Comic Relief Plunges Children of Alcoholics into a Welcome Spotlight

bw11Friday the 13th March will certainly be lucky for some, especially a tiny Bristol based charity called Nacoa.

The National Association for Children of Alcoholics have been around for 19 years and calls to their helpline have grown steadily over the years; in 2007 18k, in 2008 36k.

Comic Relief are about to give them a welcome boost of publicity when they air the short film shot in their volunteer helpline room this coming Friday night.

Viewers will hear from Emma Spiegler, a Nacoa Trustee, founder of COAP and once the child of an alcoholic mother (now thankfully now in recovery and doing well). But Emma’s story wasn’t always so happy. She faced many of the typical problems experienced by thousands of children of alcohol dependent parents and often felt very isolated, at times shrouded with guilt that she had somehow been responsible for her mothers drinking, until she found Nacoa.

Hilary Henriques, the charity co-founder is also featured in the film and interviewed in this weeks Radio Times on page 22. She talks reveals the shocking truth about many of the callers to Nacoa, some as young as 7 years old.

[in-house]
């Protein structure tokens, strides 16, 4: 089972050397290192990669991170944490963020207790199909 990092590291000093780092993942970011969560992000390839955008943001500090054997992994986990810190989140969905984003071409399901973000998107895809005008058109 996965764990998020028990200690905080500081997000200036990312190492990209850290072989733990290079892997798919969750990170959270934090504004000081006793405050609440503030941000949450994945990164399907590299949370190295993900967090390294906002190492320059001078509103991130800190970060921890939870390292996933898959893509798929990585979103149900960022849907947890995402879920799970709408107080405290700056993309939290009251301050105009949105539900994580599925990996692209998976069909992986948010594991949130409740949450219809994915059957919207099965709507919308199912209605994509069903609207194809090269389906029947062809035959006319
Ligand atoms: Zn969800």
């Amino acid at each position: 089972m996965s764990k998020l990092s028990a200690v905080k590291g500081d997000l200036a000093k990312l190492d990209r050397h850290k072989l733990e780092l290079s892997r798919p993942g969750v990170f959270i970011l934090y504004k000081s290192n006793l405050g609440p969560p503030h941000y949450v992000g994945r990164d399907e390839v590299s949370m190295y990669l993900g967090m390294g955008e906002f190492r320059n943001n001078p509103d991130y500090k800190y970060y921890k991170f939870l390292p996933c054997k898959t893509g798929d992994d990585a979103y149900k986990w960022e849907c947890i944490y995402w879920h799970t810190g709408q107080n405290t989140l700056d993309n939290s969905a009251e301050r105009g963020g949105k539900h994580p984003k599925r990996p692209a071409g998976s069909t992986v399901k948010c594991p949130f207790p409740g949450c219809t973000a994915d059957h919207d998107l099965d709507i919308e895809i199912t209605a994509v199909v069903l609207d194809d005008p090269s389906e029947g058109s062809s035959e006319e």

It’s hoped that by elevating the profile of children of alcoholics, it will guide a great many of them to Nacoa’s helpline and website which is packed with information on ways they can get support and assistance.

Tracey Smith, also a Trustee and author of The Book of Rubbish Ideas comments, ‘When my mum lost her life to alcohol almost 3 years ago, I knew it was time to do something with my own personal darkness. To have buried it with her would have been a waste. Nacoa exists on a shoestring and I help with media projects that highlight our need for funds and new volunteers.’ Smith donates part of her royalties from the book to Nacoa and is also taking part in The Great North Swim later this year.

It’s hoped that everyone touched by Nacoa’s great work will print off their helpline poster (available on the website) and stick it up in offices, libraries and schools up and down the country.

A (True &) Typical Call to the Helpline – 0800 358 3456

It’s Christmas Day at Nacoa.

Lucy calls the helpline. She is sore, her tummy hurts and she has cuts and bruises.
What bothers her most is she thinks she’s proved she’s ‘bad’. Now everyone will agree with her. Asked why, she tells me because she has no presents and Father Christmas only goes to good children. Lucy is 7 years old.
Lucy knows that grandma sent a gift but its been put away. She doesn’t think she’ll get it. Grandma doesn’t visit any more.

Lucy is cold and crying, not for herself but because she fears the picture she drew of her imaginary friend, a dog called Bruce might be found and torn up. She hides the picture behind the wardrobe and feels a bit better.
We talk about what we can do right now. Being cold is something we can make better. She snuggles up in her blanket with her arms wrapped around, holding on to the phone. She sighs.